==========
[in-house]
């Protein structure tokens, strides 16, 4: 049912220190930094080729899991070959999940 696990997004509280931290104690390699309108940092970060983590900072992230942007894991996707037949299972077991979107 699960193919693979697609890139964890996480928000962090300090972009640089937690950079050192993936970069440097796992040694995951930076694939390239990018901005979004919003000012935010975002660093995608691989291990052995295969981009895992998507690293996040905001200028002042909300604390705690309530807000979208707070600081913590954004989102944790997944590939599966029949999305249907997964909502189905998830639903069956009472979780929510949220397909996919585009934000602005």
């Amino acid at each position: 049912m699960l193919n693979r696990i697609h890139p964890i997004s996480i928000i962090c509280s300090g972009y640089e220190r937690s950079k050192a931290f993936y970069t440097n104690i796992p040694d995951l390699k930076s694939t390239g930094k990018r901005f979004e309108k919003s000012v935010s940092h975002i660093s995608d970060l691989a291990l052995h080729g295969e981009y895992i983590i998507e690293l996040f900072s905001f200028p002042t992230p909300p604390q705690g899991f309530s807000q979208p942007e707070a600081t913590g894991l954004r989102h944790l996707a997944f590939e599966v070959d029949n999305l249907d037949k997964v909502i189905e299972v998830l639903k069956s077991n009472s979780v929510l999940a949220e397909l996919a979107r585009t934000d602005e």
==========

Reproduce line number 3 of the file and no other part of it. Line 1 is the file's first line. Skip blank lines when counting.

């Amino acid at each position: 049912m699960l193919n693979r696990i697609h890139p964890i997004s996480i928000i962090c509280s300090g972009y640089e220190r937690s950079k050192a931290f993936y970069t440097n104690i796992p040694d995951l390699k930076s694939t390239g930094k990018r901005f979004e309108k919003s000012v935010s940092h975002i660093s995608d970060l691989a291990l052995h080729g295969e981009y895992i983590i998507e690293l996040f900072s905001f200028p002042t992230p909300p604390q705690g899991f309530s807000q979208p942007e707070a600081t913590g894991l954004r989102h944790l996707a997944f590939e599966v070959d029949n999305l249907d037949k997964v909502i189905e299972v998830l639903k069956s077991n009472s979780v929510l999940a949220e397909l996919a979107r585009t934000d602005e």